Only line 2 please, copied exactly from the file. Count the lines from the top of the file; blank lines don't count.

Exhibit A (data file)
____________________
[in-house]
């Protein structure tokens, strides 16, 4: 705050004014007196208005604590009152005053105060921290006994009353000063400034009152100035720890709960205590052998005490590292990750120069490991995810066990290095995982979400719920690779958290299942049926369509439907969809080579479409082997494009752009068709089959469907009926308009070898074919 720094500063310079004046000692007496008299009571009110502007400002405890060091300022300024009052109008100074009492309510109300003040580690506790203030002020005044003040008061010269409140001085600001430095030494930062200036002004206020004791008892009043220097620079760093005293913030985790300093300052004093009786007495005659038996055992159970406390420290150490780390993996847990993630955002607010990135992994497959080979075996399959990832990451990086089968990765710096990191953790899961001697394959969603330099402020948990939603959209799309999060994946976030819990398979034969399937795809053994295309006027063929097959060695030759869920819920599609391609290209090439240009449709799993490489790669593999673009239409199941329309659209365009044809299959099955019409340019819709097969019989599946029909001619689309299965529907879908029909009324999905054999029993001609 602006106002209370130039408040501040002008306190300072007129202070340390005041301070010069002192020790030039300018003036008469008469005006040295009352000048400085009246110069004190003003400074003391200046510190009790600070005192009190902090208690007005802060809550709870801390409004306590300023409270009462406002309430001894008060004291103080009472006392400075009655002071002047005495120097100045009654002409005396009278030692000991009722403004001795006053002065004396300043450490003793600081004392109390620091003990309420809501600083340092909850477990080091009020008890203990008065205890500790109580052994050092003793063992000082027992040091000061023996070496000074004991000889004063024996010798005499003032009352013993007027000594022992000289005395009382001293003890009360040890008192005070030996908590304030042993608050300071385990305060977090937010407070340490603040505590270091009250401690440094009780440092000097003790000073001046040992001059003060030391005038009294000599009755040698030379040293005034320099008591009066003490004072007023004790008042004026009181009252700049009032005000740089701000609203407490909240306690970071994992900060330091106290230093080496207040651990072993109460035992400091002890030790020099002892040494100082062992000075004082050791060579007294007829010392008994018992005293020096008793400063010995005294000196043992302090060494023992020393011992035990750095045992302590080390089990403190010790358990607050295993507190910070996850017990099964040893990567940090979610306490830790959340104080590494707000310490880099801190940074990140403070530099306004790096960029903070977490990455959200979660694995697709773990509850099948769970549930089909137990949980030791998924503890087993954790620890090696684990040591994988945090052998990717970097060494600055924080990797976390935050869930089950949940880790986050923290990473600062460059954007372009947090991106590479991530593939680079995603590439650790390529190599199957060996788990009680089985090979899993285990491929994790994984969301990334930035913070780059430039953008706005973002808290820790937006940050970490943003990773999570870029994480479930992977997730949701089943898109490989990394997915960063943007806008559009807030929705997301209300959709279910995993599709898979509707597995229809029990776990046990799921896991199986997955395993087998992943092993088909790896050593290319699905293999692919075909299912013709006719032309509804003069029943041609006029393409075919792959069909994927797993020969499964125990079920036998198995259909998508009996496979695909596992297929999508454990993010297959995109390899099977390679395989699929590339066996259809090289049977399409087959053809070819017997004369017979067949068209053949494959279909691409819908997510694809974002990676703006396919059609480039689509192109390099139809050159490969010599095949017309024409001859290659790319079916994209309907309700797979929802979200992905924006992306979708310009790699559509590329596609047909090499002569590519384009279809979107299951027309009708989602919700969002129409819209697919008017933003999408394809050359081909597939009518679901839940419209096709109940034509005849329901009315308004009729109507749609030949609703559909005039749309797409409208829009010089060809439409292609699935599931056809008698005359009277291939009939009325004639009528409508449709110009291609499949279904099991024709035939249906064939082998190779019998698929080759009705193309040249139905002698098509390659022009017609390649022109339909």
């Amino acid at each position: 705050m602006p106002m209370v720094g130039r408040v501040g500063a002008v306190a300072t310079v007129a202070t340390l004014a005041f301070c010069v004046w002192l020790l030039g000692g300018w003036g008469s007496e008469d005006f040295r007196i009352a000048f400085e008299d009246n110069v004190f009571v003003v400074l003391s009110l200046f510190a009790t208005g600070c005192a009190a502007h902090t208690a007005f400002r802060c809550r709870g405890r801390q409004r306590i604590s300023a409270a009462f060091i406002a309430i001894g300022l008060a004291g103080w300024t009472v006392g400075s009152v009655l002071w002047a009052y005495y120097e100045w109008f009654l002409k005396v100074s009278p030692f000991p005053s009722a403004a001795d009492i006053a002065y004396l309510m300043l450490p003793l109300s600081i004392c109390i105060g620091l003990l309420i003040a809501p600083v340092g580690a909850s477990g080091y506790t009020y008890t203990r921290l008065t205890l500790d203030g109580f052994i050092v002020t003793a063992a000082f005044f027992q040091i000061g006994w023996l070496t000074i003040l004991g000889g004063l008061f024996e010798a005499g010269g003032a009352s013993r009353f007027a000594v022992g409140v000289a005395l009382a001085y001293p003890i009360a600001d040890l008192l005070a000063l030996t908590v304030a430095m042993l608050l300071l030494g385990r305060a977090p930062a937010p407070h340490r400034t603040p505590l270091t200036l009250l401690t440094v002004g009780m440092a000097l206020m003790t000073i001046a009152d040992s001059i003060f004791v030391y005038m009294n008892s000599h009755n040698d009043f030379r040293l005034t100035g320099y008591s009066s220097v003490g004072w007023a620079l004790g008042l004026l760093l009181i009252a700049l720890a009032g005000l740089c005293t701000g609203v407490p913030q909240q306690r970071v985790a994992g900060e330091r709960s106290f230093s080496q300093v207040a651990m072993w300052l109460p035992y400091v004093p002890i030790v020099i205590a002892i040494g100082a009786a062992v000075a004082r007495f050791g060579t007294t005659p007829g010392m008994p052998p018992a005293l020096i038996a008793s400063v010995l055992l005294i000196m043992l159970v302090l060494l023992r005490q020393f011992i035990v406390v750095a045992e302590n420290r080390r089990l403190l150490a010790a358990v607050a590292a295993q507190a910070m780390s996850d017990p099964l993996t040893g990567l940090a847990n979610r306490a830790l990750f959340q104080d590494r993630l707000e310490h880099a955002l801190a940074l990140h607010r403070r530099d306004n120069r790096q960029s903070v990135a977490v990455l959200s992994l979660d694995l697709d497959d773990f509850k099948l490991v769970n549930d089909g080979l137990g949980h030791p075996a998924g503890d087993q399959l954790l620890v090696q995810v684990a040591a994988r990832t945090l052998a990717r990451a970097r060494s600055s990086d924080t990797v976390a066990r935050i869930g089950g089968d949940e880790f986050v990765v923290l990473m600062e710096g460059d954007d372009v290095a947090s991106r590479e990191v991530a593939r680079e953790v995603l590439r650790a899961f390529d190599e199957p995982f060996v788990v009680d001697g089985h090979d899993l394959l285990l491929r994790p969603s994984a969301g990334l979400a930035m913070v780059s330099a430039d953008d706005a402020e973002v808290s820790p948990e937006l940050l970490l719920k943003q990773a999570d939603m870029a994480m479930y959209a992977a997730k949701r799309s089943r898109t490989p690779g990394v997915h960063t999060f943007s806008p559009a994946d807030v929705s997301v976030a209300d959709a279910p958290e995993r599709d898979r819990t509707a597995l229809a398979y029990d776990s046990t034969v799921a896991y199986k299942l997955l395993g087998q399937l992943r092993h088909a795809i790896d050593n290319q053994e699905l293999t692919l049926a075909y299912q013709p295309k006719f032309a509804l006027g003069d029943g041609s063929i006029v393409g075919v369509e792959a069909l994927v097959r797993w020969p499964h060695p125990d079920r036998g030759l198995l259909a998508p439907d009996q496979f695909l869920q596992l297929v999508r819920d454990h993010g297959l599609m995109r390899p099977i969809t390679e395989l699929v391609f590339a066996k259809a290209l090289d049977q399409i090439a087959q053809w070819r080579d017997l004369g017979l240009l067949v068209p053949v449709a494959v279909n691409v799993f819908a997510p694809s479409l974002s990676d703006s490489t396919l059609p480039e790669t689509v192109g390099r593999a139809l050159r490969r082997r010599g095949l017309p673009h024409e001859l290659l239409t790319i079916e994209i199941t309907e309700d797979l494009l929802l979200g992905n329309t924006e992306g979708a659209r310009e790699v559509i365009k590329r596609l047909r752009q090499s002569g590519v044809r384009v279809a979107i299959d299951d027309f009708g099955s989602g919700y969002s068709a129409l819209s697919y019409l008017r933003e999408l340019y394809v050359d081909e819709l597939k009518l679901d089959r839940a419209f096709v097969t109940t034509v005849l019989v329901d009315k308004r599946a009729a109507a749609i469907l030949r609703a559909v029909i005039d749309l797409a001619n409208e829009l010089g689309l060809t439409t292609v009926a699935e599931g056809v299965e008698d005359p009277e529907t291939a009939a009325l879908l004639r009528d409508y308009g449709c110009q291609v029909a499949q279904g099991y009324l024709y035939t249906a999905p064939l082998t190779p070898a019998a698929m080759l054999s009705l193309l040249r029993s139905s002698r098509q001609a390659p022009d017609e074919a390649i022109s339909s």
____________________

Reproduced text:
């Protein structure tokens, strides 16, 4: 705050004014007196208005604590009152005053105060921290006994009353000063400034009152100035720890709960205590052998005490590292990750120069490991995810066990290095995982979400719920690779958290299942049926369509439907969809080579479409082997494009752009068709089959469907009926308009070898074919 720094500063310079004046000692007496008299009571009110502007400002405890060091300022300024009052109008100074009492309510109300003040580690506790203030002020005044003040008061010269409140001085600001430095030494930062200036002004206020004791008892009043220097620079760093005293913030985790300093300052004093009786007495005659038996055992159970406390420290150490780390993996847990993630955002607010990135992994497959080979075996399959990832990451990086089968990765710096990191953790899961001697394959969603330099402020948990939603959209799309999060994946976030819990398979034969399937795809053994295309006027063929097959060695030759869920819920599609391609290209090439240009449709799993490489790669593999673009239409199941329309659209365009044809299959099955019409340019819709097969019989599946029909001619689309299965529907879908029909009324999905054999029993001609 602006106002209370130039408040501040002008306190300072007129202070340390005041301070010069002192020790030039300018003036008469008469005006040295009352000048400085009246110069004190003003400074003391200046510190009790600070005192009190902090208690007005802060809550709870801390409004306590300023409270009462406002309430001894008060004291103080009472006392400075009655002071002047005495120097100045009654002409005396009278030692000991009722403004001795006053002065004396300043450490003793600081004392109390620091003990309420809501600083340092909850477990080091009020008890203990008065205890500790109580052994050092003793063992000082027992040091000061023996070496000074004991000889004063024996010798005499003032009352013993007027000594022992000289005395009382001293003890009360040890008192005070030996908590304030042993608050300071385990305060977090937010407070340490603040505590270091009250401690440094009780440092000097003790000073001046040992001059003060030391005038009294000599009755040698030379040293005034320099008591009066003490004072007023004790008042004026009181009252700049009032005000740089701000609203407490909240306690970071994992900060330091106290230093080496207040651990072993109460035992400091002890030790020099002892040494100082062992000075004082050791060579007294007829010392008994018992005293020096008793400063010995005294000196043992302090060494023992020393011992035990750095045992302590080390089990403190010790358990607050295993507190910070996850017990099964040893990567940090979610306490830790959340104080590494707000310490880099801190940074990140403070530099306004790096960029903070977490990455959200979660694995697709773990509850099948769970549930089909137990949980030791998924503890087993954790620890090696684990040591994988945090052998990717970097060494600055924080990797976390935050869930089950949940880790986050923290990473600062460059954007372009947090991106590479991530593939680079995603590439650790390529190599199957060996788990009680089985090979899993285990491929994790994984969301990334930035913070780059430039953008706005973002808290820790937006940050970490943003990773999570870029994480479930992977997730949701089943898109490989990394997915960063943007806008559009807030929705997301209300959709279910995993599709898979509707597995229809029990776990046990799921896991199986997955395993087998992943092993088909790896050593290319699905293999692919075909299912013709006719032309509804003069029943041609006029393409075919792959069909994927797993020969499964125990079920036998198995259909998508009996496979695909596992297929999508454990993010297959995109390899099977390679395989699929590339066996259809090289049977399409087959053809070819017997004369017979067949068209053949494959279909691409819908997510694809974002990676703006396919059609480039689509192109390099139809050159490969010599095949017309024409001859290659790319079916994209309907309700797979929802979200992905924006992306979708310009790699559509590329596609047909090499002569590519384009279809979107299951027309009708989602919700969002129409819209697919008017933003999408394809050359081909597939009518679901839940419209096709109940034509005849329901009315308004009729109507749609030949609703559909005039749309797409409208829009010089060809439409292609699935599931056809008698005359009277291939009939009325004639009528409508449709110009291609499949279904099991024709035939249906064939082998190779019998698929080759009705193309040249139905002698098509390659022009017609390649022109339909």